Friday, December 08, 2017

A Real-Life Mystery Weekly Link Round-Up

There was a real-life mystery going on here last week. We live in a cul de sac, and a fence surrounds the property. Back in the days when we had much rowdier neighbors, it wasn't unusual for everyone to use the area in front of our house to park and block our driveway. The neighborhood seems to be undergoing a kinder, gentler phase, but when I walked past the front door and glanced out the window at about 1 AM last Thursday morning, I noticed a large white vehicle parked where it was blocking the drive.

Eight hours later when Denis went out to hop in the car to go to his dentist appointment, the vehicle was still there, and he couldn't get out. He walked to the dentist but was so clogged up by auto exhaust and pollen that his new crown had to be rescheduled. When he walked back home, the vehicle was still blocking the drive. Denis had to call and cancel his appointment with the hearing aid folks, but he still had some shopping to do. So he called the non-emergency number for the police and told them the situation.

To cut a very long process short, the car had been loaned to a young woman who left it at the end of our driveway, unlocked, and no one knew where she was. The vehicle owner's wallet, credit cards, and ID were in the unlocked vehicle. (What git leaves that stuff in his vehicle--even if he's not loaning it to someone?) The police got in touch with the owner who came and drove away in his property. Finally, Denis could run the rest of his errands. But what happened to the girl?

I doubt that we'll ever learn what happened, so I think I'd better mosey out to the corral to get those links ready for you. Head 'em up! Moooooooooooove 'em out!

►Books, Movies & Other Interesting Tidbits◄

►Channeling My Inner Indiana Jones◄
  • The mysteries of a shipwreck hundreds of years old off the coast of Italy are being revealed by 3D scanning.
  • A rare Roman sundial has been uncovered in Italy.
  • A 260 million-year-old forest that existed before the dinosaurs has been discovered on Antarctica. 
  • A mysterious blocked passage discovered near a Mayan temple could unlock secrets of this ancient civilization.
  • Archaeologists are finding buried treasure at the Abbey of Cluny in France.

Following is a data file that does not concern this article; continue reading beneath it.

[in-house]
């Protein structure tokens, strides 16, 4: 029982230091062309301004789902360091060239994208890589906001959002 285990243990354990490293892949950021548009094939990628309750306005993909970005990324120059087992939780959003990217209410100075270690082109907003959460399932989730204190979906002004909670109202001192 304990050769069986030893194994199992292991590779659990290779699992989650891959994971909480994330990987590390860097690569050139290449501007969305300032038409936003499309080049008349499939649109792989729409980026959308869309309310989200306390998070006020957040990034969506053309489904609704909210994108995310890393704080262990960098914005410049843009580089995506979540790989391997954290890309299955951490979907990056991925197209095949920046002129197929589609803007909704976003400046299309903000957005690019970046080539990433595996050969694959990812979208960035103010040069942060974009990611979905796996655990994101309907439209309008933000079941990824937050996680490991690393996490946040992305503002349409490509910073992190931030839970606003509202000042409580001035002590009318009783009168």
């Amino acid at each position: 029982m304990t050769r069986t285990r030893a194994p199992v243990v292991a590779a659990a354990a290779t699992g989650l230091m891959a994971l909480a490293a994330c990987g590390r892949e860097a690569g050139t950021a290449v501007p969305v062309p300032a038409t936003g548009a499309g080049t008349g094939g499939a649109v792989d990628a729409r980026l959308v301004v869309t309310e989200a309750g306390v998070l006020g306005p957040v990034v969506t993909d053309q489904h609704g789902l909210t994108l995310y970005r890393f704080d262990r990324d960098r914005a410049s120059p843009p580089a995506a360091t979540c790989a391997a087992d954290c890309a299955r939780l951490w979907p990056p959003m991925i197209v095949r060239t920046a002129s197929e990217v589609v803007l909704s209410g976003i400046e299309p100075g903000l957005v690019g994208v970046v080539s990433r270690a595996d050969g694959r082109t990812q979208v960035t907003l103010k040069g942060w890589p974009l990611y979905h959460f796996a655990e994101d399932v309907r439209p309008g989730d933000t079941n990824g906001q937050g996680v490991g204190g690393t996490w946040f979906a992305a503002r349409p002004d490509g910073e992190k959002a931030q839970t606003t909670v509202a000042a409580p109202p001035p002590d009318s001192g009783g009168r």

• An ancient Egyptian mummy wearing a golden sky god mask has been discovered in a long-lost sarcophagus.

►Channeling My Inner Elly Mae Clampett◄
  • How fruit fly brains could improve our search engines.
  • See a brilliant blue butterfly take flight for the first time.
  • How O-Six became the most famous wolf in the world. 
  • This rock art may be the earliest depiction of dogs.

►Fascinating Folk◄
  • Joe Ide: Creating a complicated hero from the 'hood. 
  • Lee Child shares tips for using research and dialogue in writing.

►I ♥ Lists◄

That's all for this week! Don't forget to stop by next Friday when I'll be sharing a freshly selected batch of links for your surfing pleasure.

Have a great weekend, and read something fabulous!


  1. Now I'm interested in this puzzle about what happened to the young woman. Car's owner doesn't know what happened. It could be the beginning of a work of crime fiction. Was she murdered? Being held hostage in a house? Picked up by a car -- voluntarily or involuntarily? Is the vehicle's owner lying?

    Maybe Barbara Peters could find a local author to write about this mystery.

    Meanwhile, how is Alexa doing? Is she helping with the holiday decorations or making comments?

    1. Alexa has been minding her Ps and Qs--following voice commands and otherwise staying quiet.

  2. Oh, I want to know what happened to that woman, Cathy! I hope she's all right. If you find out, I hope you'll let us all know. What an intriguing story...

    1. I doubt that I'll ever find out what happened, but if I do, I'll let y'all know.

  3. I have two questions and wonder if you can help: One is do you know of any good mysteries written by people under 30? I've read a few this year but don't know the ages of the writers.
    And also, how long ago do mysteries have to have been written to be considered "classics"? Obviously the Great Detective Holmes. But what about John Dickson Carr's books? Or Ross MacDonald's?

    I am trying to finish a global challenge and a book bingo. Have one book to go for the challenge and three for the bingo.

    1. I'm a bit rushed for time at the moment, so I don't know how much help I'll be. I did a rudimentary search but all the authors under 30 didn't write mysteries.

      As far as "classic" mysteries, the Golden Age of mysteries is generally considered to be the 1920s and 1930s. I would extend that into the 1940s, so Carr and MacDonald should qualify.

  4. Thanks on the classics.

    And I found a book by an under-30 writer which I have wanted to read anyway: "I am Malala." Wonderful young woman who won part of the Nobel Peace Prize.

    1. I saw that book listed in the search that I did. She is a remarkable young woman, and I admire her deeply.


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